“Eric Nordstrom, the State Department’s former regional security officer in Libya, testified that a few more armed Americans would not have repelled the organized nightlong assault by dozens of heavily armed extremists, which he called unprecedented in its ‘ferocity and intensity,'” reported the Los Angeles Times in a story headlined, “U.S. declined requests to boost security in Libya, Congress told.” “But Nordstrom, who left Libya in July, sharply criticized his supervisors for ignoring his concerns about the growing risk of armed militias and extremist groups in Benghazi. Nordstrom said he was frustrated by ‘a complete and total absence of planning’ to improve security. ‘When I requested assets, I was criticized.…It was a hope that everything would get better.’ Lt. Col. Andrew Wood, who headed a 16-member U.S. military team assigned to protect the embassy in the Libyan capital, Tripoli, said decision makers in Washington did not appreciate how security had deteriorated in Benghazi, an eastern coastal city. Wood noted that the British Consulate in Benghazi was closed after assailants fired rocket-propelled grenades at the British ambassador’s car in June. The United States was the last Western nation to operate a diplomatic mission in the city that was the base for the armed uprising that toppled and killed Libyan ruler Moammar Kadafi last year. ‘I almost expected the attack to come,’ said Wood, a member of the Utah National Guard. ‘We were the last flag flying. It was a matter of time.’ Wood’s team left Libya in August after Lamb had refused to approve extending its assignment for a second time. She said the State Department planned to turn over most basic protective duties to a Libyan guard force, part of a decade-long shift away from using U.S. Marines to protect embassies.”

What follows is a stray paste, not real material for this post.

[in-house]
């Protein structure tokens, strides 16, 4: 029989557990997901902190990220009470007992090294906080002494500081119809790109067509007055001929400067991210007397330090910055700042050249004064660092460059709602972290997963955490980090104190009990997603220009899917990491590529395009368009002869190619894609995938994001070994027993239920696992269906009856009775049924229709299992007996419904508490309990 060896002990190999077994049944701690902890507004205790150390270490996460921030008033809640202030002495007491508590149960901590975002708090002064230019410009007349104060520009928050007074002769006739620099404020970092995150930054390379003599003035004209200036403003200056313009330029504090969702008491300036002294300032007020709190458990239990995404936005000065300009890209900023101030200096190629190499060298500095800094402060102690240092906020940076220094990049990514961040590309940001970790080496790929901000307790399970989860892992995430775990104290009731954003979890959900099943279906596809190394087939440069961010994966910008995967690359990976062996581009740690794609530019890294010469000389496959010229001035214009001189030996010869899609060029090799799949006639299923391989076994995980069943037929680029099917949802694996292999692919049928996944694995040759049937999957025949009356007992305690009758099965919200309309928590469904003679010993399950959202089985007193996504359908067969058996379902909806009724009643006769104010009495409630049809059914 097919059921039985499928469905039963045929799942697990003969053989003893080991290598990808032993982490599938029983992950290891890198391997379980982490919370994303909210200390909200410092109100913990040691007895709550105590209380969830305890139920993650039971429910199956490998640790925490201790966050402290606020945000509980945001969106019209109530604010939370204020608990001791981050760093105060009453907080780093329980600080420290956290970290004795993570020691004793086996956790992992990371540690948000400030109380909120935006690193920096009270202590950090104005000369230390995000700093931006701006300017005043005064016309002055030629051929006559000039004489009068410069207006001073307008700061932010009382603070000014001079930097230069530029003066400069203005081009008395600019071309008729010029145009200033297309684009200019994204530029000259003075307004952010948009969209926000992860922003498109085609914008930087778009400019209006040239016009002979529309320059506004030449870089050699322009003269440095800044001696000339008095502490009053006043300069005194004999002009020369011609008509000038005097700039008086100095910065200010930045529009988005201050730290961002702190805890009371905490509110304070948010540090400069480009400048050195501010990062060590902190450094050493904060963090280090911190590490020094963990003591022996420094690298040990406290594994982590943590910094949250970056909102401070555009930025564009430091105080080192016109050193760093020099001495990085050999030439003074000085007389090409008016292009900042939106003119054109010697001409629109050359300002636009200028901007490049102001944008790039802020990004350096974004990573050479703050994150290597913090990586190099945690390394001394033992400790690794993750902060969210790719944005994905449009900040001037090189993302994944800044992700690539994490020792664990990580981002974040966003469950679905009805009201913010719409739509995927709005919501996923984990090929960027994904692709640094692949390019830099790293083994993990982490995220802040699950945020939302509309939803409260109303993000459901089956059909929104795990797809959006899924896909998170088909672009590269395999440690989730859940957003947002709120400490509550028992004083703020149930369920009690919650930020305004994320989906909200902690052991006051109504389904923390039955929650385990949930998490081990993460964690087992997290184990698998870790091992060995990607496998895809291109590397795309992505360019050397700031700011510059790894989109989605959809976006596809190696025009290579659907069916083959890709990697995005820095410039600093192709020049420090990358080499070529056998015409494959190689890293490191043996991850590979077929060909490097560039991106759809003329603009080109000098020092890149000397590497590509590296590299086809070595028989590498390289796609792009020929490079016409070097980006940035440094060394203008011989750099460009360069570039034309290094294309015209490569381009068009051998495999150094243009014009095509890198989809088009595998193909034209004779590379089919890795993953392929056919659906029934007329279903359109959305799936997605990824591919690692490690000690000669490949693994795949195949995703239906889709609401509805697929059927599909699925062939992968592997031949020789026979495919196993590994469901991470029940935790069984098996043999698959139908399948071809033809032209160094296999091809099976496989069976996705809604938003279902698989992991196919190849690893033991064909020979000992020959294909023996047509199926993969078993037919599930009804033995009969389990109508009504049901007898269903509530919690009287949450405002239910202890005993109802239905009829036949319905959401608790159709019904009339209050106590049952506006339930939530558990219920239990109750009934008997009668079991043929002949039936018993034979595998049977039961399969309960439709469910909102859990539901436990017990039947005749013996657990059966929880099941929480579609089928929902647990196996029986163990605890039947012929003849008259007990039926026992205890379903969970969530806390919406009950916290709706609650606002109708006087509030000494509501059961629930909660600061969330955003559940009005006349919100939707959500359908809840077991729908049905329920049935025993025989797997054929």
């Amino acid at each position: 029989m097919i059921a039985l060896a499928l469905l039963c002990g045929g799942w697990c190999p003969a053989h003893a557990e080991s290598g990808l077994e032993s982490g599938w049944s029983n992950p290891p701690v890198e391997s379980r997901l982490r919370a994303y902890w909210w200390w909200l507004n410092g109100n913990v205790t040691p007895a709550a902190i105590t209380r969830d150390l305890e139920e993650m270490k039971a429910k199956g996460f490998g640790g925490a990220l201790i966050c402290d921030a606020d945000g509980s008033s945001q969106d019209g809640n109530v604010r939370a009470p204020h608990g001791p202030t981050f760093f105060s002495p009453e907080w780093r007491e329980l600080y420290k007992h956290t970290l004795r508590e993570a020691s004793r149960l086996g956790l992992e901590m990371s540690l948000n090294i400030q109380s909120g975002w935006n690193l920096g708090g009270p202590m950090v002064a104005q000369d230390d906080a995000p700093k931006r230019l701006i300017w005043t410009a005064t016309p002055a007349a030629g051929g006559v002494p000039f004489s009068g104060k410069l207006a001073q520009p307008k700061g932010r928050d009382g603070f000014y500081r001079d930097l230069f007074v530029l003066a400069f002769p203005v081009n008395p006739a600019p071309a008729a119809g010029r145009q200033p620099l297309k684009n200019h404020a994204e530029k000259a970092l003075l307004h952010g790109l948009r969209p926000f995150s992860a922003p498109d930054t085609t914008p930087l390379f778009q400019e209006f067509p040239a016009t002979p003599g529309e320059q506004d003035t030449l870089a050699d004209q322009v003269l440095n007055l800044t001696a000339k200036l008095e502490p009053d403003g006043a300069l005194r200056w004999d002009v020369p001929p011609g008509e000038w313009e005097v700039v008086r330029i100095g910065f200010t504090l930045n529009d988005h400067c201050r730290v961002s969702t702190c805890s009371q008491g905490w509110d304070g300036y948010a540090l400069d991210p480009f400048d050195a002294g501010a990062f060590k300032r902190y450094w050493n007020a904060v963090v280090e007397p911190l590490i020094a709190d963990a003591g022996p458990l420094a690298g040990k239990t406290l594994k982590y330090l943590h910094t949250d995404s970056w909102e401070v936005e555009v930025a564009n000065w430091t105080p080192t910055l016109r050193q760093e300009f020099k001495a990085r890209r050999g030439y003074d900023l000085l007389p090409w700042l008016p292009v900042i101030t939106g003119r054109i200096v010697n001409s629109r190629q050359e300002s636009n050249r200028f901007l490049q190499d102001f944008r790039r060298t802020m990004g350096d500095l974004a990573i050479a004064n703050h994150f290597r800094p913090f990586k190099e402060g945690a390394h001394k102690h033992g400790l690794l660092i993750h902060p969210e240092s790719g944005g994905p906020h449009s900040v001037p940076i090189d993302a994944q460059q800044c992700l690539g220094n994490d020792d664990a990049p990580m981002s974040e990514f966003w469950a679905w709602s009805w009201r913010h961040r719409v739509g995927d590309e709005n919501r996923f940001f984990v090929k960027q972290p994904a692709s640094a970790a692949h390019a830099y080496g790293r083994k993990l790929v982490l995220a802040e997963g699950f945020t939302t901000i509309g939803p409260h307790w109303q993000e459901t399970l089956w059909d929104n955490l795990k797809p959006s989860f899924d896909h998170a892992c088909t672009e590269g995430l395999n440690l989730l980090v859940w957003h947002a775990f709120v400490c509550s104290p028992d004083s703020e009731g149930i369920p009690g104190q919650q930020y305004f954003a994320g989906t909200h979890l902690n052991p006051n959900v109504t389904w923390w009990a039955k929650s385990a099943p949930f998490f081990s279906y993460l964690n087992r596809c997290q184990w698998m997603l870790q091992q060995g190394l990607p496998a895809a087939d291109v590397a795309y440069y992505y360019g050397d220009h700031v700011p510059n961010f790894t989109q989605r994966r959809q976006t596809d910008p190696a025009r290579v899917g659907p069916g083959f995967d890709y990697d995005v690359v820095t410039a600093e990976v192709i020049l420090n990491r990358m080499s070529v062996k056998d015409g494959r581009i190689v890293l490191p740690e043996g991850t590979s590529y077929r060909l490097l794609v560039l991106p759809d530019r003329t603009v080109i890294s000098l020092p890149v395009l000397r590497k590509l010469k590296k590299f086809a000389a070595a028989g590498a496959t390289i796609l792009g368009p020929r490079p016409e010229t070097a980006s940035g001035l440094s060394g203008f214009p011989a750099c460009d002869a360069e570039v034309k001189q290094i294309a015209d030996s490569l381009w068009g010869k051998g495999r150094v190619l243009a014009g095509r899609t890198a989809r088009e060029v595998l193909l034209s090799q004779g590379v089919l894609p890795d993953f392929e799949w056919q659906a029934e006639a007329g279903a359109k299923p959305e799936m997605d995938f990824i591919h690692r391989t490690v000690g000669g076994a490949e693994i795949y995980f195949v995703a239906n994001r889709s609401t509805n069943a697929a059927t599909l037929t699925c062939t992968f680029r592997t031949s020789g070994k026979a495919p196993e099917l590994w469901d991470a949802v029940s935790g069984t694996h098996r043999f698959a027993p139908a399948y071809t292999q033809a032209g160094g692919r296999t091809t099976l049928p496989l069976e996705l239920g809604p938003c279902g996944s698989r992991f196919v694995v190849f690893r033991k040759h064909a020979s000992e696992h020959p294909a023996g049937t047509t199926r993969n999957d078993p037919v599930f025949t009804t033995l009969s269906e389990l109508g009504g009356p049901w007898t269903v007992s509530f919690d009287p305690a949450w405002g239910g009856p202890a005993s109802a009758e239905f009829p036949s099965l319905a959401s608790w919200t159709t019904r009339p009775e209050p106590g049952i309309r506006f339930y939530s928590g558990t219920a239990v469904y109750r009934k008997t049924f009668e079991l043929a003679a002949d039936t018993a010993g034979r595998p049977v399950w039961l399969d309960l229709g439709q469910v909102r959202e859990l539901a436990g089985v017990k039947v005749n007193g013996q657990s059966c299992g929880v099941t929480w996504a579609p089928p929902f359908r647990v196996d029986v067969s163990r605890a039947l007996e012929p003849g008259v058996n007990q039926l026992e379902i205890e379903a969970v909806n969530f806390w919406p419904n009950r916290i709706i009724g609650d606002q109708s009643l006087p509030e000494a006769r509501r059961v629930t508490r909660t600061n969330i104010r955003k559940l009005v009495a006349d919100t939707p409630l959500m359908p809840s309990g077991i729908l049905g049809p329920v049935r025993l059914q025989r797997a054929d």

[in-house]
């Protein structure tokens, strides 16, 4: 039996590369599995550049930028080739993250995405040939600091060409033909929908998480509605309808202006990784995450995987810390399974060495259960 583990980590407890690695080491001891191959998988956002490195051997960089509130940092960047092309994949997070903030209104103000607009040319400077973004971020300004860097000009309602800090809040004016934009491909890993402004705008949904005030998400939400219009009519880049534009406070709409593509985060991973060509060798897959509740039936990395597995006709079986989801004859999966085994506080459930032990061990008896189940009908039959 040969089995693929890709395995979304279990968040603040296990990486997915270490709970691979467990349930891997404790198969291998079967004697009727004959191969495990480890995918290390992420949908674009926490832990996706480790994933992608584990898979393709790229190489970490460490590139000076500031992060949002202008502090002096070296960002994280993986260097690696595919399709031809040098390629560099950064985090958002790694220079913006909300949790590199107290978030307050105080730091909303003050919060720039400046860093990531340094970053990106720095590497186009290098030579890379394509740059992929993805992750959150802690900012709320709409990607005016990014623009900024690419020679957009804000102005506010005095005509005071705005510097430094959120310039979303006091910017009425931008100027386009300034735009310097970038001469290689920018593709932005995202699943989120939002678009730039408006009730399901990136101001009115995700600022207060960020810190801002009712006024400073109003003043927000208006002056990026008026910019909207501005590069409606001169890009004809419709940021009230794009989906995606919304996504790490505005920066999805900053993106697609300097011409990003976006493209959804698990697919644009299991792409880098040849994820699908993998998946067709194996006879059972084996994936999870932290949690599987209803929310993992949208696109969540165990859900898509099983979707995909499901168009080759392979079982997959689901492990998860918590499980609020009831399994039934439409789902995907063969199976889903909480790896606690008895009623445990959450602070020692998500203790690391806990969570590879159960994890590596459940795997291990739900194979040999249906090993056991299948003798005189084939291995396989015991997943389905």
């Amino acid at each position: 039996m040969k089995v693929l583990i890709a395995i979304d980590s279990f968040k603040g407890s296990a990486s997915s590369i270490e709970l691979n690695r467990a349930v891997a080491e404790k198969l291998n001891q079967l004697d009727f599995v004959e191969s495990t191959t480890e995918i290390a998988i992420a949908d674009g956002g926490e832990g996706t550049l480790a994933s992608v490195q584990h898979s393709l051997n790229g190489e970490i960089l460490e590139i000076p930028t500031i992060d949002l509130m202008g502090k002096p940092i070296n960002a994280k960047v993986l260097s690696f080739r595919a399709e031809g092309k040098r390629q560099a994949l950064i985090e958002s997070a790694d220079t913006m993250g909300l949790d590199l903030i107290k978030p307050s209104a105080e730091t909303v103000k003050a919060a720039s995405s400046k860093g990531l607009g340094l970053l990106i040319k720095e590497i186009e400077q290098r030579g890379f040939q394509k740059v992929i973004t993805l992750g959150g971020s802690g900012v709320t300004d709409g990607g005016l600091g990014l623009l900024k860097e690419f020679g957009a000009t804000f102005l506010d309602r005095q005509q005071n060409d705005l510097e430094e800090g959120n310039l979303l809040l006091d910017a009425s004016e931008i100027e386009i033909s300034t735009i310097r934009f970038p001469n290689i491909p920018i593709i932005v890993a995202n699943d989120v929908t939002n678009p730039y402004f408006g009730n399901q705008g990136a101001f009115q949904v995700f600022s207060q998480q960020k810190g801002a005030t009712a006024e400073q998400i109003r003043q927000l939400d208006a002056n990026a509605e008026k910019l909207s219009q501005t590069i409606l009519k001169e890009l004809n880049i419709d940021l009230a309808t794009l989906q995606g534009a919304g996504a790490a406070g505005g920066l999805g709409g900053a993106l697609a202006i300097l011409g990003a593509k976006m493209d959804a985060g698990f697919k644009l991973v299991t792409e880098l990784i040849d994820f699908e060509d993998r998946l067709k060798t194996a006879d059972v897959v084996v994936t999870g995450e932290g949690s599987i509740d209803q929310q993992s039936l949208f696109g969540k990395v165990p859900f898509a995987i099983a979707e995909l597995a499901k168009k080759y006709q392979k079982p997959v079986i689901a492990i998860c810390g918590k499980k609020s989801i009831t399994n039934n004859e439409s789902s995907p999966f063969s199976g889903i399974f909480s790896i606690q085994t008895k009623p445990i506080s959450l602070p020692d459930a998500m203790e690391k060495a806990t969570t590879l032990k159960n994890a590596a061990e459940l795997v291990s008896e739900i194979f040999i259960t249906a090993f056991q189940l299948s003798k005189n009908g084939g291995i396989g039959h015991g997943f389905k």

Consider, too, this story by Reuters, headlined, “U.S. officer got no reply to requests for more security in Benghazi.” “A U.S. security officer twice asked his State Department superiors for more security agents for the American mission in Benghazi months before an attack that killed the U.S. ambassador to Libya and three other Americans, but he got no response. The officer, Eric Nordstrom, who was based in Tripoli until about two months before the September attack, said a State Department official, Charlene Lamb, wanted to keep the humber of U.S. security personnel in Benghazi ‘artificially low,’ according to a memo summarizing his comments to a congressional committee that was obtained by Reuters.              Nordstrom also argued for more U.S. security in Libya by citing a chronology of over 200 security incidents there from militia gunfights to bomb attacks between June 2011 and July 2012. Forty-eight of the incidents were in Benghazi.”